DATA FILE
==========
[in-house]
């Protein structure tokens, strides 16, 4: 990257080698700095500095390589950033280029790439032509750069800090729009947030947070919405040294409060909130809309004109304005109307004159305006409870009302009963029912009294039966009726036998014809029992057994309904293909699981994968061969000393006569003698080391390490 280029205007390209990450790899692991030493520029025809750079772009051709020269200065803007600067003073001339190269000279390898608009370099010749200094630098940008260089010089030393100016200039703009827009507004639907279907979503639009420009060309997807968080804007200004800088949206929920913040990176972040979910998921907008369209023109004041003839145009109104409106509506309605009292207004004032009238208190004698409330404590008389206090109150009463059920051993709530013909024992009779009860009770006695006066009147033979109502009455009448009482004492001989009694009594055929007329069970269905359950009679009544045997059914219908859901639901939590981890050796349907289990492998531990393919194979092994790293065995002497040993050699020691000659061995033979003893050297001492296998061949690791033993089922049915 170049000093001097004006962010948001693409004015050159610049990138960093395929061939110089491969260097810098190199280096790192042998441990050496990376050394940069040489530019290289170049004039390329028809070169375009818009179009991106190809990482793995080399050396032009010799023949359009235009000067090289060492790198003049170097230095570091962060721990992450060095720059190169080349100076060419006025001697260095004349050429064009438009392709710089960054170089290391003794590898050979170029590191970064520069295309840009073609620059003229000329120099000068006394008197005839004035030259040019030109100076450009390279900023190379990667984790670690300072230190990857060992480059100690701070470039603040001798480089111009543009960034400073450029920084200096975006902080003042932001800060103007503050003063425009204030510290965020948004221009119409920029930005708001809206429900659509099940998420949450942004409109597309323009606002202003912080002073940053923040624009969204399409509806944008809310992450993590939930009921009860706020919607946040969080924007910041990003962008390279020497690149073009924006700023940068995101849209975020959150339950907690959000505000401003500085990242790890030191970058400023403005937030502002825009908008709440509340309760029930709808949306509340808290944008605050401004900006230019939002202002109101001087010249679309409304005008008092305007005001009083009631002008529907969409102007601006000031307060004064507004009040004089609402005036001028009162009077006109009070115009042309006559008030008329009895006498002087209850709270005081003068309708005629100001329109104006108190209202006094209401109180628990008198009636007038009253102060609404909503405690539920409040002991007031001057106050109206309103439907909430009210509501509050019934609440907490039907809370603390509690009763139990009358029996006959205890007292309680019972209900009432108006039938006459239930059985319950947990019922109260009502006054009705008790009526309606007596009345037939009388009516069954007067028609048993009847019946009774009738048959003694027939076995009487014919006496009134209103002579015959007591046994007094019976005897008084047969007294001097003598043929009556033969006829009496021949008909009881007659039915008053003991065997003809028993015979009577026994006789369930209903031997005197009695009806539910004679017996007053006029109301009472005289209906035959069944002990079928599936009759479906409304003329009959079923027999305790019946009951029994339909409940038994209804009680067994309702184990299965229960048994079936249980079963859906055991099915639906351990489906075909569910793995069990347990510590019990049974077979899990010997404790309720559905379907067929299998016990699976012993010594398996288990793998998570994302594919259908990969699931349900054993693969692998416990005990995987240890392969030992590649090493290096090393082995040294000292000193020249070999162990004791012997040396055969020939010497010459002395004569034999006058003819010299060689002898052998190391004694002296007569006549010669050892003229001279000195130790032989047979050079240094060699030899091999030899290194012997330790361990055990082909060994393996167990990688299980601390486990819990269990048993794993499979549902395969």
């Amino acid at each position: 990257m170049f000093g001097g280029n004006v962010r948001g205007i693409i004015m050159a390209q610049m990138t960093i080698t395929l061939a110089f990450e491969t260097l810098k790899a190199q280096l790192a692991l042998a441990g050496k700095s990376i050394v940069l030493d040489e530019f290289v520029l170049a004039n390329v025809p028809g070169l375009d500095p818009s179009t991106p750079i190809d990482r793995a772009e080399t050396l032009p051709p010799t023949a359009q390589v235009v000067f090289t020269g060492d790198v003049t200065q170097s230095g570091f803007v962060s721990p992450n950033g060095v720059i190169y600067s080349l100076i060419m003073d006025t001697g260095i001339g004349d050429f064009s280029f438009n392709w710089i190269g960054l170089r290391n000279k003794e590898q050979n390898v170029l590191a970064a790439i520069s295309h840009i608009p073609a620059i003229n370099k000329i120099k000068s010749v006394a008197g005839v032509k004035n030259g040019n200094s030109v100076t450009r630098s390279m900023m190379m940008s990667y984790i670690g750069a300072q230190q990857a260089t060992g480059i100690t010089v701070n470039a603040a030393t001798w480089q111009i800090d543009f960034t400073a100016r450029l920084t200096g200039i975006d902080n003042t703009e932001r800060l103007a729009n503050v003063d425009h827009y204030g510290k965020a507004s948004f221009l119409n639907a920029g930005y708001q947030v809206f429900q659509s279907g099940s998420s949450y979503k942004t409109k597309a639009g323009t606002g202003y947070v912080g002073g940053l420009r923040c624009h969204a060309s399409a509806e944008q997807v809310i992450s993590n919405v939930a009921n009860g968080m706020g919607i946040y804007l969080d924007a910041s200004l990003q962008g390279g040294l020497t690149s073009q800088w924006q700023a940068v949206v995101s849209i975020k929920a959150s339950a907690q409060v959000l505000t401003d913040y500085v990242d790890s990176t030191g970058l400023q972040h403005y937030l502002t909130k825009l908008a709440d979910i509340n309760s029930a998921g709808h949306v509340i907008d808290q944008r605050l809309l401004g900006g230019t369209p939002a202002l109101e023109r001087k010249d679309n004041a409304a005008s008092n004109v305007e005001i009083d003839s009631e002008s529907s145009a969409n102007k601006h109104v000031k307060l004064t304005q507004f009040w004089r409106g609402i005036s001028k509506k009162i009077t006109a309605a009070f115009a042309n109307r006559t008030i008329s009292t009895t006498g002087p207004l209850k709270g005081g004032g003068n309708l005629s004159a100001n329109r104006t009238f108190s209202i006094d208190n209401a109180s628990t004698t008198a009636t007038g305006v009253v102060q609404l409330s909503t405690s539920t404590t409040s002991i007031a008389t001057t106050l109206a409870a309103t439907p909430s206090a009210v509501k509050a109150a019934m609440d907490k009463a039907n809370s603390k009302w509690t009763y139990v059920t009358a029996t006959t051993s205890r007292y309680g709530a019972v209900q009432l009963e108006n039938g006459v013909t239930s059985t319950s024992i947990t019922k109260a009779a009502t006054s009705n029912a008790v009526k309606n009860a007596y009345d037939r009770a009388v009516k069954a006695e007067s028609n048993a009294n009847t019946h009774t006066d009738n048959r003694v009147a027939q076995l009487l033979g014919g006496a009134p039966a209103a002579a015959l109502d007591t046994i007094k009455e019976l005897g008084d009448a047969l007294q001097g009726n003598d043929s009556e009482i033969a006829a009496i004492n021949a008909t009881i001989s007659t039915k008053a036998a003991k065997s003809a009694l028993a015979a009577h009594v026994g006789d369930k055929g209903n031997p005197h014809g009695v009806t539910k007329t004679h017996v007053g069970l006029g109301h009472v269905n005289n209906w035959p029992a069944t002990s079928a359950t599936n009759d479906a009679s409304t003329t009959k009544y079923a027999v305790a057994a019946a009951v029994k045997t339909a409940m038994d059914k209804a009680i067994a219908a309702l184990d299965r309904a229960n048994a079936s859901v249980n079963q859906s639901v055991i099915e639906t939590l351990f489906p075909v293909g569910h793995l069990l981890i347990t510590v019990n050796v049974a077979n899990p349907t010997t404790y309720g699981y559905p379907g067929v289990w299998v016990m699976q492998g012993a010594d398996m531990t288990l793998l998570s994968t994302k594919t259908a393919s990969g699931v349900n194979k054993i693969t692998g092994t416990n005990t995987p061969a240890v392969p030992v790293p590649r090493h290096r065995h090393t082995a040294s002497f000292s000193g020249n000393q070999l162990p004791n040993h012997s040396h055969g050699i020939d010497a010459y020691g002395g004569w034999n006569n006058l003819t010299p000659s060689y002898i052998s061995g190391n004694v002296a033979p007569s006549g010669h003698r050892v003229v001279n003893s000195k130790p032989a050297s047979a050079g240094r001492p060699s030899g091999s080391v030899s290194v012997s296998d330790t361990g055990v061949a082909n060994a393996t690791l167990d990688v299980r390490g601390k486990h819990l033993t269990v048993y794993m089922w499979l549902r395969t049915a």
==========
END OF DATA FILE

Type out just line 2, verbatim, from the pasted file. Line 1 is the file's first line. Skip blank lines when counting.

């Protein structure tokens, strides 16, 4: 990257080698700095500095390589950033280029790439032509750069800090729009947030947070919405040294409060909130809309004109304005109307004159305006409870009302009963029912009294039966009726036998014809029992057994309904293909699981994968061969000393006569003698080391390490 280029205007390209990450790899692991030493520029025809750079772009051709020269200065803007600067003073001339190269000279390898608009370099010749200094630098940008260089010089030393100016200039703009827009507004639907279907979503639009420009060309997807968080804007200004800088949206929920913040990176972040979910998921907008369209023109004041003839145009109104409106509506309605009292207004004032009238208190004698409330404590008389206090109150009463059920051993709530013909024992009779009860009770006695006066009147033979109502009455009448009482004492001989009694009594055929007329069970269905359950009679009544045997059914219908859901639901939590981890050796349907289990492998531990393919194979092994790293065995002497040993050699020691000659061995033979003893050297001492296998061949690791033993089922049915 170049000093001097004006962010948001693409004015050159610049990138960093395929061939110089491969260097810098190199280096790192042998441990050496990376050394940069040489530019290289170049004039390329028809070169375009818009179009991106190809990482793995080399050396032009010799023949359009235009000067090289060492790198003049170097230095570091962060721990992450060095720059190169080349100076060419006025001697260095004349050429064009438009392709710089960054170089290391003794590898050979170029590191970064520069295309840009073609620059003229000329120099000068006394008197005839004035030259040019030109100076450009390279900023190379990667984790670690300072230190990857060992480059100690701070470039603040001798480089111009543009960034400073450029920084200096975006902080003042932001800060103007503050003063425009204030510290965020948004221009119409920029930005708001809206429900659509099940998420949450942004409109597309323009606002202003912080002073940053923040624009969204399409509806944008809310992450993590939930009921009860706020919607946040969080924007910041990003962008390279020497690149073009924006700023940068995101849209975020959150339950907690959000505000401003500085990242790890030191970058400023403005937030502002825009908008709440509340309760029930709808949306509340808290944008605050401004900006230019939002202002109101001087010249679309409304005008008092305007005001009083009631002008529907969409102007601006000031307060004064507004009040004089609402005036001028009162009077006109009070115009042309006559008030008329009895006498002087209850709270005081003068309708005629100001329109104006108190209202006094209401109180628990008198009636007038009253102060609404909503405690539920409040002991007031001057106050109206309103439907909430009210509501509050019934609440907490039907809370603390509690009763139990009358029996006959205890007292309680019972209900009432108006039938006459239930059985319950947990019922109260009502006054009705008790009526309606007596009345037939009388009516069954007067028609048993009847019946009774009738048959003694027939076995009487014919006496009134209103002579015959007591046994007094019976005897008084047969007294001097003598043929009556033969006829009496021949008909009881007659039915008053003991065997003809028993015979009577026994006789369930209903031997005197009695009806539910004679017996007053006029109301009472005289209906035959069944002990079928599936009759479906409304003329009959079923027999305790019946009951029994339909409940038994209804009680067994309702184990299965229960048994079936249980079963859906055991099915639906351990489906075909569910793995069990347990510590019990049974077979899990010997404790309720559905379907067929299998016990699976012993010594398996288990793998998570994302594919259908990969699931349900054993693969692998416990005990995987240890392969030992590649090493290096090393082995040294000292000193020249070999162990004791012997040396055969020939010497010459002395004569034999006058003819010299060689002898052998190391004694002296007569006549010669050892003229001279000195130790032989047979050079240094060699030899091999030899290194012997330790361990055990082909060994393996167990990688299980601390486990819990269990048993794993499979549902395969």